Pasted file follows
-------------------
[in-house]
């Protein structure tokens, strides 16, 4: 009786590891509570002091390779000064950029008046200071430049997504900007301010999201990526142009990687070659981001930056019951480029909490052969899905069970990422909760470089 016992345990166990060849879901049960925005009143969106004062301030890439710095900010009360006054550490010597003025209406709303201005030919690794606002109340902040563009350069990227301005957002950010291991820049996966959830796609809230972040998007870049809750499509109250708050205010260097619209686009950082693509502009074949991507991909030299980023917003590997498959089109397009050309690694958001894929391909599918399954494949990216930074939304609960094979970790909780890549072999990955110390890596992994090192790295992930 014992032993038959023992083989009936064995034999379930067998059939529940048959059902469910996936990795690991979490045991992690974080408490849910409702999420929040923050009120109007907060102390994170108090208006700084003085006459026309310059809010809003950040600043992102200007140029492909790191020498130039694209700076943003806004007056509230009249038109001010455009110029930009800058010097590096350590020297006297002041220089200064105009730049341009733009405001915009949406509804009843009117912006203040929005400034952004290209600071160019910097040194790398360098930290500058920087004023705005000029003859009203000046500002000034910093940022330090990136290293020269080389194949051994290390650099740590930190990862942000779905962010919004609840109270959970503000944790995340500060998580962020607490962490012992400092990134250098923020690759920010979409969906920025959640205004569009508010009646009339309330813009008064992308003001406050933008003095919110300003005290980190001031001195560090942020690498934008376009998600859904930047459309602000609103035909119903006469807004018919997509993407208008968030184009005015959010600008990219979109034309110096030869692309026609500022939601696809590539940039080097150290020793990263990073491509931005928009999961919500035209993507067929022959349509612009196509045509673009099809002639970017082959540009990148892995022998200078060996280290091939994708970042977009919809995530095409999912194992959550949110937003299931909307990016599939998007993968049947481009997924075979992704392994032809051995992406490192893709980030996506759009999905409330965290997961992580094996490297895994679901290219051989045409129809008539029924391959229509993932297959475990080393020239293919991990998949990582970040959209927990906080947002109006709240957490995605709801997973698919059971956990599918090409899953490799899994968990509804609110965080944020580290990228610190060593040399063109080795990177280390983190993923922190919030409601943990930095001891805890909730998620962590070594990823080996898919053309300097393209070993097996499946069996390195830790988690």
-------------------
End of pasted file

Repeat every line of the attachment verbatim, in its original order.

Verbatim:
[in-house]
């Protein structure tokens, strides 16, 4: 009786590891509570002091390779000064950029008046200071430049997504900007301010999201990526142009990687070659981001930056019951480029909490052969899905069970990422909760470089 016992345990166990060849879901049960925005009143969106004062301030890439710095900010009360006054550490010597003025209406709303201005030919690794606002109340902040563009350069990227301005957002950010291991820049996966959830796609809230972040998007870049809750499509109250708050205010260097619209686009950082693509502009074949991507991909030299980023917003590997498959089109397009050309690694958001894929391909599918399954494949990216930074939304609960094979970790909780890549072999990955110390890596992994090192790295992930 014992032993038959023992083989009936064995034999379930067998059939529940048959059902469910996936990795690991979490045991992690974080408490849910409702999420929040923050009120109007907060102390994170108090208006700084003085006459026309310059809010809003950040600043992102200007140029492909790191020498130039694209700076943003806004007056509230009249038109001010455009110029930009800058010097590096350590020297006297002041220089200064105009730049341009733009405001915009949406509804009843009117912006203040929005400034952004290209600071160019910097040194790398360098930290500058920087004023705005000029003859009203000046500002000034910093940022330090990136290293020269080389194949051994290390650099740590930190990862942000779905962010919004609840109270959970503000944790995340500060998580962020607490962490012992400092990134250098923020690759920010979409969906920025959640205004569009508010009646009339309330813009008064992308003001406050933008003095919110300003005290980190001031001195560090942020690498934008376009998600859904930047459309602000609103035909119903006469807004018919997509993407208008968030184009005015959010600008990219979109034309110096030869692309026609500022939601696809590539940039080097150290020793990263990073491509931005928009999961919500035209993507067929022959349509612009196509045509673009099809002639970017082959540009990148892995022998200078060996280290091939994708970042977009919809995530095409999912194992959550949110937003299931909307990016599939998007993968049947481009997924075979992704392994032809051995992406490192893709980030996506759009999905409330965290997961992580094996490297895994679901290219051989045409129809008539029924391959229509993932297959475990080393020239293919991990998949990582970040959209927990906080947002109006709240957490995605709801997973698919059971956990599918090409899953490799899994968990509804609110965080944020580290990228610190060593040399063109080795990177280390983190993923922190919030409601943990930095001891805890909730998620962590070594990823080996898919053309300097393209070993097996499946069996390195830790988690």